The silver concentrations measured by AAS are listed in Table 1, column 6. In general, the values are close to those claimed by the manufacturers. There are, however, a few exceptions for which the deviation was too large to be attributed to the accuracy of the method. Silver Crystalline Nano from “Noche” and ColloidalSilver from ‘Trace Minerals’ contained significantly less silver. The value in the first case was 5.85 ppm versus 30ppm advertised. The second contained only 11.9 ppm instead 30ppm. At the other end of the spectrum, Silver Wings contained 321ppm silver, 28.4% more than the value of 250ppm stated on the label.
UV-Vis Spectrophotometry Results
The UV-Vis spectra of samples #1–10 from Table 1 are presented in Figure 1. As expected, none of the colorless products showed absorption features in the 300 and 900 nm range. The UV-Vis spectra of the four products from the second group (Table 1, samples #11–14) are presented in Figure 2. Three samples from this group (MesoSilver, Silver Wings, and Coated Silver) displayed well-defined plasmon bands with absorption maxima ranging from 397 to 409 nm (see box in Figure 2). These values are typically associated with dispersed silver particles with sizes between 10 and 20 nm. The fourth sample (Trace Colloidal Silver) has a broad peak at 428 nm indicative for the presence of 40–50 nm particles.23 The maximum absorption value (0.14) was much lower than that of the other three samples, in agreement with the lower silver concentration found by AAS.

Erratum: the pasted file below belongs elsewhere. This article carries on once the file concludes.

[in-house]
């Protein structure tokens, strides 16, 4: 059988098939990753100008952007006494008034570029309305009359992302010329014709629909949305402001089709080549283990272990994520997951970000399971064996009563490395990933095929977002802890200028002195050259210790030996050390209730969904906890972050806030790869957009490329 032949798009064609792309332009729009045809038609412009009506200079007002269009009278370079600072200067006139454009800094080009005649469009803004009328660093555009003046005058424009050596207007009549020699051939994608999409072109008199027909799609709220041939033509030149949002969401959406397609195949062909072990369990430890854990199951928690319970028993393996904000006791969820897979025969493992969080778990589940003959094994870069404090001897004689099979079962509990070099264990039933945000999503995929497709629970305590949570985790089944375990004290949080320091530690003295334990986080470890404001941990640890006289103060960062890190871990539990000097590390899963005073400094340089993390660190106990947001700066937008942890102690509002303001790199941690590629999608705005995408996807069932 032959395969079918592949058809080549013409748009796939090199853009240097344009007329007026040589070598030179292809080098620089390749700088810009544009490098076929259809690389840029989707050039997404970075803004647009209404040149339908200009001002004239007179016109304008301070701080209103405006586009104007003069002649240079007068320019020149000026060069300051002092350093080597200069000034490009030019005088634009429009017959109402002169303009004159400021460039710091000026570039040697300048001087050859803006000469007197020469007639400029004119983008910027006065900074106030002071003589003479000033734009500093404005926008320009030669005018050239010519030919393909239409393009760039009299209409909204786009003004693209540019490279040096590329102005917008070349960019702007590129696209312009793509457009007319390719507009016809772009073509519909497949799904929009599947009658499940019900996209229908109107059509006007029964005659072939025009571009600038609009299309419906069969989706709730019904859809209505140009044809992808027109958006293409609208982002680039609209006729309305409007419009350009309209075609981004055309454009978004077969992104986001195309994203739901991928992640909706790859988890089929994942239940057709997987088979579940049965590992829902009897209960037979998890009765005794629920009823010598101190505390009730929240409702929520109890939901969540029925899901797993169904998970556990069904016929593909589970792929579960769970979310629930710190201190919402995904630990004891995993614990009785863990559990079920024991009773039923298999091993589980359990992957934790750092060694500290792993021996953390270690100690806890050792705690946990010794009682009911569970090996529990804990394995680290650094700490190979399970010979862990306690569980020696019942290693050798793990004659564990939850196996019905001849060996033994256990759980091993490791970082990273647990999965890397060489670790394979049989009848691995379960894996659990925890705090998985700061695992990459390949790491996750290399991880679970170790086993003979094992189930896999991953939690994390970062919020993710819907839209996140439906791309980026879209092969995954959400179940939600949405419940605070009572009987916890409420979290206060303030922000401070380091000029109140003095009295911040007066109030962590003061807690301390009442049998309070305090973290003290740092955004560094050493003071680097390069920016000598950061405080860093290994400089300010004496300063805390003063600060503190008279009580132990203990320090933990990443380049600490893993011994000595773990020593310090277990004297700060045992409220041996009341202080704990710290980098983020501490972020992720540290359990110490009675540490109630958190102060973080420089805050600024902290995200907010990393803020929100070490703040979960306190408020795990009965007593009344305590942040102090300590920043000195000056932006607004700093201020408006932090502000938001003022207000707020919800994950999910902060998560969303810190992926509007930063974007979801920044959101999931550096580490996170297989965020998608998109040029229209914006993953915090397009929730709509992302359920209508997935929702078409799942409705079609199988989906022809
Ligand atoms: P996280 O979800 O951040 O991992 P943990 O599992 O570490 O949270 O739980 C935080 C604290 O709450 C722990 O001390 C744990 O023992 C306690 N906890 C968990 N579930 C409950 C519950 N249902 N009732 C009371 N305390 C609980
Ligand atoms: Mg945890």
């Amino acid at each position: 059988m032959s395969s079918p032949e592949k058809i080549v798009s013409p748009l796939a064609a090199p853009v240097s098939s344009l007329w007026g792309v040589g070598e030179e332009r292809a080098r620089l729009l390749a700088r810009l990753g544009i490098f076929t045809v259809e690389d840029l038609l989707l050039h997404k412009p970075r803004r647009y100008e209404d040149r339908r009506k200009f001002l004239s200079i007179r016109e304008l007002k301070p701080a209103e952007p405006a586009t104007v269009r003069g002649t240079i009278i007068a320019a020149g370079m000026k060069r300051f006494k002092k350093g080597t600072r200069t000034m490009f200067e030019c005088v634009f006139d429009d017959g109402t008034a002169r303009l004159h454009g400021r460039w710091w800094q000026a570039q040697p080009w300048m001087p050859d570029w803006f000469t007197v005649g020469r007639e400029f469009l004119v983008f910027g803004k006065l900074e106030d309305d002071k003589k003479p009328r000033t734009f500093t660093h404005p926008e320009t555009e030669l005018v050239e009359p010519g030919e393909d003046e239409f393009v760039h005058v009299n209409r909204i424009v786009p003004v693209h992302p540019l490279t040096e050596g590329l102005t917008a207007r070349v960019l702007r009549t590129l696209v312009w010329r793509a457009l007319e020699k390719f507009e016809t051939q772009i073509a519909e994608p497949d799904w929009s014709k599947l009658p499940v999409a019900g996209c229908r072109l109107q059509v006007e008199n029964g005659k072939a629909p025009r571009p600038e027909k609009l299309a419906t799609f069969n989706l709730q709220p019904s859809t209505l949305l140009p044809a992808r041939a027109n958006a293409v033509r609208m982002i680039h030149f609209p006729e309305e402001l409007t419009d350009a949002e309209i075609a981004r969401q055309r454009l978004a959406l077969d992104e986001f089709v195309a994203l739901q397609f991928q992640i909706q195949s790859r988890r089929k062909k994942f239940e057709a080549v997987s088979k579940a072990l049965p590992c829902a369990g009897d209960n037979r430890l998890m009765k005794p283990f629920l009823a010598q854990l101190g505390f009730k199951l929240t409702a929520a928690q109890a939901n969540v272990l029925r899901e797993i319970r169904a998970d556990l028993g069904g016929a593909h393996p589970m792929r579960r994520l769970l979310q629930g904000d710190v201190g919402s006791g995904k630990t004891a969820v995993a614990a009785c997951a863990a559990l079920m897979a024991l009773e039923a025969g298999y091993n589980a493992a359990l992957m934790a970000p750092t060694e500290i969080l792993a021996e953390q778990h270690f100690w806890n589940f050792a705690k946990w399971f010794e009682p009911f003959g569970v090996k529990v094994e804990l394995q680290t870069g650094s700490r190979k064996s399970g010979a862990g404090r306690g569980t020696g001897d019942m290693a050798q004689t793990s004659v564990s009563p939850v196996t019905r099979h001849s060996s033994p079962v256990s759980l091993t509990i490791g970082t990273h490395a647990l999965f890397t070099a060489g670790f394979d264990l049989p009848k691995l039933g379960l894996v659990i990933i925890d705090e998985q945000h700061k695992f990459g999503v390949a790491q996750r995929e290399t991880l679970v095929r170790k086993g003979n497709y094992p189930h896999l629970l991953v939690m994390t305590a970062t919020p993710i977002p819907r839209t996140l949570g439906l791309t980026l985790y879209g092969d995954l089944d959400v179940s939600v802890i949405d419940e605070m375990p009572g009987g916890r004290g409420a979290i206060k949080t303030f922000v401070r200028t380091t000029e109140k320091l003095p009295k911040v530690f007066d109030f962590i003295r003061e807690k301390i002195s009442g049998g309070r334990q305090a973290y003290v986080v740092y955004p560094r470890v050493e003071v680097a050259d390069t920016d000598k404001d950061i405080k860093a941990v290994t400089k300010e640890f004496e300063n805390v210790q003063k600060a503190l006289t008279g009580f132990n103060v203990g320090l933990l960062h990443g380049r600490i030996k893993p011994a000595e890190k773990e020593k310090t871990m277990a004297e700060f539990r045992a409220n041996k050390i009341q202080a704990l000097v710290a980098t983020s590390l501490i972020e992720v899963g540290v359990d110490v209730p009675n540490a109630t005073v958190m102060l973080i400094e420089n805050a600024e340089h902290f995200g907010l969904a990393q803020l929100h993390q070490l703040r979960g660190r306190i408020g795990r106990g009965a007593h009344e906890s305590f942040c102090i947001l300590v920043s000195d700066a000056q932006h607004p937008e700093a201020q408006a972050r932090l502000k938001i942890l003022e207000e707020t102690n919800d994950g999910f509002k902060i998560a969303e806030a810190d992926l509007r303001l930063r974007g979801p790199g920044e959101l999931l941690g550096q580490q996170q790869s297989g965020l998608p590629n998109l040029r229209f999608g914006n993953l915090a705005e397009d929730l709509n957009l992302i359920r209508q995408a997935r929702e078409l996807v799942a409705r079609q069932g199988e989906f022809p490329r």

Figure 1 UV-Vis spectra of samples #1–10. Table 1
Figure 2 UV-Vis spectra of samples 11–14. Table 1
The shape of the UV-Vis graphs gives valuable information in regard to both uniformity and silver nanoparticles dispersion. The large background absorption of MesoSilver and Trace Colloidal Silver products above 550 nm suggests considerable particles aggregation. In the former, this does not seem to affect dispersion stability as no particles settling was observed. The larger size and higher λ900nm/λmax absorbance ratio in Trace Colloidal Silver, however, caused complete settling of silver particles. Silver Wings displayed a sharp plasmon band located at 409 nm and a shoulder at 500 nm but no background absorption. Coated Silver has the narrowest plasmon band with no shoulder indicating the presence of very uniform silver nanoparticles around 10 nm. Clearly, the last two samples are truly “colloidal silver”.
Electron Microscopy Analysis
The electron microscopy analysis was performed only for samples #12–14 since in samples #1-#10 no silver particles were detected and for Trace Silver (Sample #11) it was not possible to obtain a representative sample for either FESM or STEM. The FESM images of samples #12 - #14 are shown in Figure 3 and the transmission electron micrographs in Figure 4. The FESEM and STEM images confirmed the conclusions of the UV-Vis analysis. MesoSilver contains numerous 10 nm particles (responsible for the maximum absorption wavelength of 397 nm) along with larger entities up to 50 nm (Figures 3 and 4, left images). The electron micrographs also show aggregates of various sizes, which together with the larger individual particles are responsible for the continuous background absorption above 600 nm observed in the UV-Vis spectrum (Figure 2). The particles in Silver Wings appear to have a low level of aggregation, which explains the lack of background absorption above 550 nm. Most particles are around 15 nm, in agreement with the position of the plasmon band at 409 nm. The electromicrographs reveal, however, the presence of few larger particles (40–50 nm), which are likely the reason for the plasmon shoulder at ~470 nm in the UV-Vis plot. For Coated Silver FESEM and STEM analyses reveal the presence of very uniform particles (~12) and the absence of large particles/aggregates. The size and uniformity are consistent with the position, width, and symmetry of the plasmon band recorded at 400 nm (Figure 2). It is truly remarkable that Coated Silver displays such excellent dispersion despite a silver concentration roughly two orders of magnitude higher than its competitors.